The audio is handled by another pair of AvStumpfl modules, Master 16 Players. Each module generates eight stereo pairs under the control of the master system. The output goes through four Crown 660 amplifiers, delivering 24 channels at 60 watts each. The audio is also stored on the 512MB Flash cards so that it, like the master controller, is essentially fail-proof. To get all of the segments and their individual tracks onto the cards, the files are converted to MP3.

All of the chambers in Tomb have multiple speakers for the music and sound effects, which serve to provide a surround general environment and specific locations for effects. Subwoofers handle the ominous rumbles and other low-end effects, and in the chamber in which the ceiling comes down, bass shakers are installed in the floor, adding to the players' anxiety.

Surprisingly, except for the amplifiers, almost none of the audio components are from the usual professional sources. “Only recently has home theater stuff become powerful and robust enough for this kind of operation,” says DuPlessie. “For these sound levels, home theater speakers work fine. The acoustics are horrific in the Tomb, and there's no way you could EQ these rooms to make them sound better, so under these circumstances, people can't tell the difference between this and high-end audio.”

A foot of airspace and 12-inch-thick doors separate each of the rooms from the others, but there is still plenty of leakage. “Since it's haunted house — style, leakage is okay,” explains DuPlessie. “People coming in want to know that it's an emotional experience, and they like to hear the screams of the people in the other rooms. The sound in each room is overpowering enough so that you know what's background and what's foreground.”

The speakers DuPlessie and his team decided to use are from Cambridge Soundworks, the consumer electronics company started by the late Henry Kloss and more recently owned by Creative Technologies, creators of the infamous Soundblaster computer sound cards. Even the subwoofers come from there: 15-inch, self-powered, down-firing Bass Cubes. The floor shakers are from a similar CE source: Car Audio Bass Enhancers from a company called Aura Systems. Sold in pairs, these are typically wired in parallel (through an internal 100Hz active crossover and 100W amplifier) with a sound system's main speakers to provide that added oomph. But in Tomb, they are sent their own dedicated track, which is designed to be felt and not heard.

It's not just the low initial cost that attracted Tomb's designers to these components, but also their practicality for the long term. “The usual approach is to make a bulletproof installation in a steel cage,” says DuPlessie, “but that's expensive and it can still fail. When a show at Disney goes down, the whole thing is down — they put tape over the entrance for a month while they fix it. Here, I have a shelf with spares of everything in the show, so if something goes down, I just swap it out. And since the show will be traveling, it's important to be able to get spares quickly anywhere in the field. If we have to replace everything two years down the road, that's fine. If I need 20, I buy 25. When I have to replace a box, I just plug in the new one and set its address.” Even the lighting control boxes are easily replaceable. It's an eminently sensible approach and reflects the realities of today's electronics marketplace — much like the early adopters of Alesis' 8-track ADAT knew they needed at least four units if they wanted to promote themselves as a 24-track facility.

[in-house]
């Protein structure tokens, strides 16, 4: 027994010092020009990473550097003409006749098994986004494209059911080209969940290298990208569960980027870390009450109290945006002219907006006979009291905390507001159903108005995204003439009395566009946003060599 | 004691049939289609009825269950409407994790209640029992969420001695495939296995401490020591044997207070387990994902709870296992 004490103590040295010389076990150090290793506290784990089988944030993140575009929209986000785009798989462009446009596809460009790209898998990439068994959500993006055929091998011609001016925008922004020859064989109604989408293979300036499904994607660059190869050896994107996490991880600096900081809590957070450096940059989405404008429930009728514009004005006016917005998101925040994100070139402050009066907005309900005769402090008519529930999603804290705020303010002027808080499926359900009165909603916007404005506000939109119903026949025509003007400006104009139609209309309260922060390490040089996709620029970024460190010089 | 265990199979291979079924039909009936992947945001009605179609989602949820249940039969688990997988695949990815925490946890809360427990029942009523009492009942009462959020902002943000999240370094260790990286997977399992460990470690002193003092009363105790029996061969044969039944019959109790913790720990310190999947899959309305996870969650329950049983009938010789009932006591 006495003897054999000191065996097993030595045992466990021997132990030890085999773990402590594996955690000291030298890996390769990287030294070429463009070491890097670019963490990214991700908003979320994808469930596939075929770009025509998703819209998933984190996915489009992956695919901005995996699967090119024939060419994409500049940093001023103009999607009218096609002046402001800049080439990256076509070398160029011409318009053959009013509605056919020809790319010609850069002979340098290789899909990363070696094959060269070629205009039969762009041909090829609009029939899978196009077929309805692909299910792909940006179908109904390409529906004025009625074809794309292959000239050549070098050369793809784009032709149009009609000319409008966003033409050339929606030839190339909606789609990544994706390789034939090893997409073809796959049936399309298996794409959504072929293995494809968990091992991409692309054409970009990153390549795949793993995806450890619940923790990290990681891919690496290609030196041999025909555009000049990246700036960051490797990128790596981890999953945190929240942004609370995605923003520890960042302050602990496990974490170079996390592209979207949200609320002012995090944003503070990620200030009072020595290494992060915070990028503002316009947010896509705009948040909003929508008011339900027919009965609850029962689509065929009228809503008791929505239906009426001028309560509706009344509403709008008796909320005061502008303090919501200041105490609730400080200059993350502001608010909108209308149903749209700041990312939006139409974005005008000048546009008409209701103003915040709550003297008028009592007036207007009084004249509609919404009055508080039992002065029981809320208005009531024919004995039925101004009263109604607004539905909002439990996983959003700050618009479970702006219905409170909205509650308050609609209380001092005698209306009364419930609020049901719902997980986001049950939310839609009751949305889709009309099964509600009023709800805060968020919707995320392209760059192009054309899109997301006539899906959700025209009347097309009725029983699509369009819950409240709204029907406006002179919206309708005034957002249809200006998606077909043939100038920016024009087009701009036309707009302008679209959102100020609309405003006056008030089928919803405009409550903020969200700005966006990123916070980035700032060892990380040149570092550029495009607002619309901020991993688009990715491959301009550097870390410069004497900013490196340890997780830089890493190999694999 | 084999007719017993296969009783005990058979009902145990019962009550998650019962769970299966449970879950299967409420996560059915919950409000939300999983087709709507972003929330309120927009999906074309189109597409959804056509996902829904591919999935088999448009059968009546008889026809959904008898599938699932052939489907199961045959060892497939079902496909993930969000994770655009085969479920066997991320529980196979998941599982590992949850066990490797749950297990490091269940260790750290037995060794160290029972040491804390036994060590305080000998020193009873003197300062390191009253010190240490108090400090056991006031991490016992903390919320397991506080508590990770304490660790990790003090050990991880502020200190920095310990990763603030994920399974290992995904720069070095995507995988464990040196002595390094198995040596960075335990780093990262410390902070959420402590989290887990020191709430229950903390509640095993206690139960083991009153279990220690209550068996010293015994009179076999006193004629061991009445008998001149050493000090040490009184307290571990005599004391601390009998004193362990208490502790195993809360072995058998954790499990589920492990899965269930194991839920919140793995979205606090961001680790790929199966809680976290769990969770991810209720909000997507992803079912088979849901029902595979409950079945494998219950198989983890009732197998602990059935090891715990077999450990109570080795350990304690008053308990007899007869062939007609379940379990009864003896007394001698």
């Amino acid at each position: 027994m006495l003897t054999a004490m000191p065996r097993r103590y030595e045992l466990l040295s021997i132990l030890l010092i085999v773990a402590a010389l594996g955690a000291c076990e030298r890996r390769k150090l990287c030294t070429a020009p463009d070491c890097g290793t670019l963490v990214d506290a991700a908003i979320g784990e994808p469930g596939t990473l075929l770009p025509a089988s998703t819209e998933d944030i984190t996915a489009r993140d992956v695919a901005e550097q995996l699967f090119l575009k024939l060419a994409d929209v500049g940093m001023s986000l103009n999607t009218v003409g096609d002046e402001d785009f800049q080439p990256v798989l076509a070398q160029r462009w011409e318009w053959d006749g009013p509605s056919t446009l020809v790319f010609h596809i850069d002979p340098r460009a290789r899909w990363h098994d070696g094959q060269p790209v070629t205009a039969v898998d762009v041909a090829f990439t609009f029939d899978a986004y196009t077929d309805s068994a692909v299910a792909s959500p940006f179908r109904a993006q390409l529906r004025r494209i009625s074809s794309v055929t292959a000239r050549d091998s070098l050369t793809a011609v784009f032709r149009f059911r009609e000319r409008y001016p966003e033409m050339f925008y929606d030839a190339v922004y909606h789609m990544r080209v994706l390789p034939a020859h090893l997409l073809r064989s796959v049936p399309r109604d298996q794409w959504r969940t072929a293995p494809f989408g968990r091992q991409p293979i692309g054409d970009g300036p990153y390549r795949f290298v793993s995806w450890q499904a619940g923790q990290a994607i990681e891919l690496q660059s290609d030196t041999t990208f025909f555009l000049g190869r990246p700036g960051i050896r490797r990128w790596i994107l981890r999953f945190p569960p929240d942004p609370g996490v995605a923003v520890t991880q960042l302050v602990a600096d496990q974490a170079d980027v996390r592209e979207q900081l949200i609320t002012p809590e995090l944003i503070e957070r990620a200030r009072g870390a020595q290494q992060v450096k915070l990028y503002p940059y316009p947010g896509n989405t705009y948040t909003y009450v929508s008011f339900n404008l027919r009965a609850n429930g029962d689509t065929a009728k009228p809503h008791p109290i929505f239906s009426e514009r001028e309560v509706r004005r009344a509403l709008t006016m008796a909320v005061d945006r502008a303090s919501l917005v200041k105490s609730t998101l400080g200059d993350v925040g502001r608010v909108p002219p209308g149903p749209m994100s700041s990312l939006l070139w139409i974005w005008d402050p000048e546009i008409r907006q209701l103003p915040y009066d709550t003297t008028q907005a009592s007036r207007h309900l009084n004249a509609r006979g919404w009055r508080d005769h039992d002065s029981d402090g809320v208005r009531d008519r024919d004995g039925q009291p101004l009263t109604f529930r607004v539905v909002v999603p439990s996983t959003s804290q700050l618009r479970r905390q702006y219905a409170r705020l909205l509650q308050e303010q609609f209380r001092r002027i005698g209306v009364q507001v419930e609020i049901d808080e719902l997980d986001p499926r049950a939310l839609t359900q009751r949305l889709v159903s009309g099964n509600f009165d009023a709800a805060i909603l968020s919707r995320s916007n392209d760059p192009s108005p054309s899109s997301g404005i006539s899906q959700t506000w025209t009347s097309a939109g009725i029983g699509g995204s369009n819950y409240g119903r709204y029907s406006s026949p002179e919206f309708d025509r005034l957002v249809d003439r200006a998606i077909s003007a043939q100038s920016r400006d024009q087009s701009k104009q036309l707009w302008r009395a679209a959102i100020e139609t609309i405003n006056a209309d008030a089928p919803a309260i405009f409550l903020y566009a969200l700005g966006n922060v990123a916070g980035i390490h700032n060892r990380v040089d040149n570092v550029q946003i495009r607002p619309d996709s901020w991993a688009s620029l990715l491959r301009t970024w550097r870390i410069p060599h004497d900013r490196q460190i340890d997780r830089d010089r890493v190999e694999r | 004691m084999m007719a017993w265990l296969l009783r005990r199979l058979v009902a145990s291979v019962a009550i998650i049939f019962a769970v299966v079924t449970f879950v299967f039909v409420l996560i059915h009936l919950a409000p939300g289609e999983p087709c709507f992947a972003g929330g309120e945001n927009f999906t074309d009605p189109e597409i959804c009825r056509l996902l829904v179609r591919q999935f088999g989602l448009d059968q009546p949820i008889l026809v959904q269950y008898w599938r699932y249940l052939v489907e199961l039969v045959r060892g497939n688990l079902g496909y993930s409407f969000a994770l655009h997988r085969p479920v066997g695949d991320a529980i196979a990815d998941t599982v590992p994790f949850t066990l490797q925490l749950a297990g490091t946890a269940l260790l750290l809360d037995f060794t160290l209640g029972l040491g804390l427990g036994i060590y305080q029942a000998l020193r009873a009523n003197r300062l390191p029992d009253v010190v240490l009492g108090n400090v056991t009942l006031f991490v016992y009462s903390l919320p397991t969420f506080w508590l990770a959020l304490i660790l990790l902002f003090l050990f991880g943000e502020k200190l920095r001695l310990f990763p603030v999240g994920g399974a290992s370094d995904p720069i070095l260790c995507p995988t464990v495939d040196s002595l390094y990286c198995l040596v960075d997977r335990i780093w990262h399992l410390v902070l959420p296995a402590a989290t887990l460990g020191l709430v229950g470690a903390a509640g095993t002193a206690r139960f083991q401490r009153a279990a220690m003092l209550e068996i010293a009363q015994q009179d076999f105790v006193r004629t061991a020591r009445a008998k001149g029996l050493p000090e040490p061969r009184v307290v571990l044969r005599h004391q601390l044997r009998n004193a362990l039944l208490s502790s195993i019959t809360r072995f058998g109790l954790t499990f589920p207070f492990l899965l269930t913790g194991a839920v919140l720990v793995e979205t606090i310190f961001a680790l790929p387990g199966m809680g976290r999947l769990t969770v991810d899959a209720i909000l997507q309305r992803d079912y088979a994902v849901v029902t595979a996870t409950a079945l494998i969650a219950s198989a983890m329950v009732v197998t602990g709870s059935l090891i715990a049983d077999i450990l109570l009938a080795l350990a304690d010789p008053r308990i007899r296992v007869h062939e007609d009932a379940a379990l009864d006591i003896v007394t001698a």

As a symbol of how the line between professional and consumer electronics has become increasingly vague, the ADAT serves well. But today, the distinction has gotten even more confusing, and as the newest technologies often find themselves in mass-market mail-order catalogs before they make it into our studios, Tomb can be seen as an indicator of where things are going.

Besides creating an exciting new form of entertainment, DuPlessie and his team are valuing replaceability and quick and easy repair over making sure their sound systems are of the highest possible quality. MP3 audio, home theater and car audio speakers are easily good enough for Tomb — and that means, as disturbing as the concept may be to some of us, they're good enough for a lot of things.


Paul D. Lehrman prefers his multiplayer games outdoors, preferably using some kind of ball and plenty of beer.